The Museum Makerspace Rainbow
This year I discovered the amazing world of makerspaces! Then in July I started my quest to find the makerspace niche that fit me best. Eventually, I decided museum makerspaces offered an exceptional setting for informal learning. During the summer I got the chance to talk to makers from five different museums. Through this research I’ve also expanded my maker network & found over 40 museums in North America with makerspaces and there are likely more!
I’d like to thank all the makers who took the time to give their insight. This post is meant to give just a glimpse at the diversity of museum makerspaces. Out of respect and as I have yet to visit these museums the post only mentions individual museums by a letter (A-E). For reference the museums of the makers I talked to are listed below. Finally, although I call all of these ‘makerspaces’ some of the museums prefer to use other names.
Keep It Fun!
When talking to museum makers I was curious about how they choose their programs. Even though the methods varied greatly, I heard a resounding ‘keep it fun’! In fact this is what attracts me so much to this niche. As mentioned in the ‘Art of Learning’ (link), I wholeheartedly agree that learning happens best when we’re having fun!
Art or Tech?
It became clear from the start the contrast of programs and activities museum makerspaces offer. Each program/activity a museum offers tends to lean more towards art or technology. For sure the museums will have both or a program/activity has elements of both. Still it seems like a museum makerspace will offer a bit more of one type. Below is a rough scale to show how I felt the museum makerspaces differed.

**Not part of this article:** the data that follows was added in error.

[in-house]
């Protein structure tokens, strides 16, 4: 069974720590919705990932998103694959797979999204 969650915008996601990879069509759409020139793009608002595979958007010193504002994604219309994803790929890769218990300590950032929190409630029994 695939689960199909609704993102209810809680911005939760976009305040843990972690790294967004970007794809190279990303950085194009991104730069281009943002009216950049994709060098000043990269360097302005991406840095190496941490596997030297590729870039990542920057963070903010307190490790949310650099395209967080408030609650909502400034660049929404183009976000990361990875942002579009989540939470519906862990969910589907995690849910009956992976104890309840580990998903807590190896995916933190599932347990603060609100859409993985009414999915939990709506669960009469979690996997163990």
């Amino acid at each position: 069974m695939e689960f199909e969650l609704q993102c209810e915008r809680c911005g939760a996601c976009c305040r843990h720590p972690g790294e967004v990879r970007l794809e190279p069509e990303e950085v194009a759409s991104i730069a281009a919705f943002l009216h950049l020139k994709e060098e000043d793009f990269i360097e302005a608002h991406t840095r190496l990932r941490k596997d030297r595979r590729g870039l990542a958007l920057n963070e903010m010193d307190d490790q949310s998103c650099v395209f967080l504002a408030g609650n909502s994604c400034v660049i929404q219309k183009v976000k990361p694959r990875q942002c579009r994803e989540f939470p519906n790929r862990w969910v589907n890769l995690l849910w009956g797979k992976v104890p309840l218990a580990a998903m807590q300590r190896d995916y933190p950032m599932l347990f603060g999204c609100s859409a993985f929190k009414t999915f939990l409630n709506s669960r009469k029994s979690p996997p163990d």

Free or Facilitated?
Another area of diversity is whether the makerspace is used for facilitated programs or free/open activities. It’s interesting to see the correlation between makerspaces that free activities and art as well as facilitated and tech. This is often obvious, as programs with tech will pose more of a safety risk. Again here is a rough scale of how I felt the museum makerspaces differed.
As mentioned above makerspace diversity is great! From this research it becomes clear that it’s important to understand the needs/interests of your community. I think it is especially beneficial to research the community ‘gaps’ your makerspace could potentially fill. One example to consider:
How can a makerspace become a link to the real world for teens?
Why do I believe this is an important? In most countries there is a strong pressure to get a university degree. Teens will probably choose a degree based on their best school subjects. Yet how many people actually follow the same career as their degree? Why do few education systems support teens in realizing how their skills/interests relate to different career options? From personal experience one needs to experience a type of work before knowing if it’s a potential career!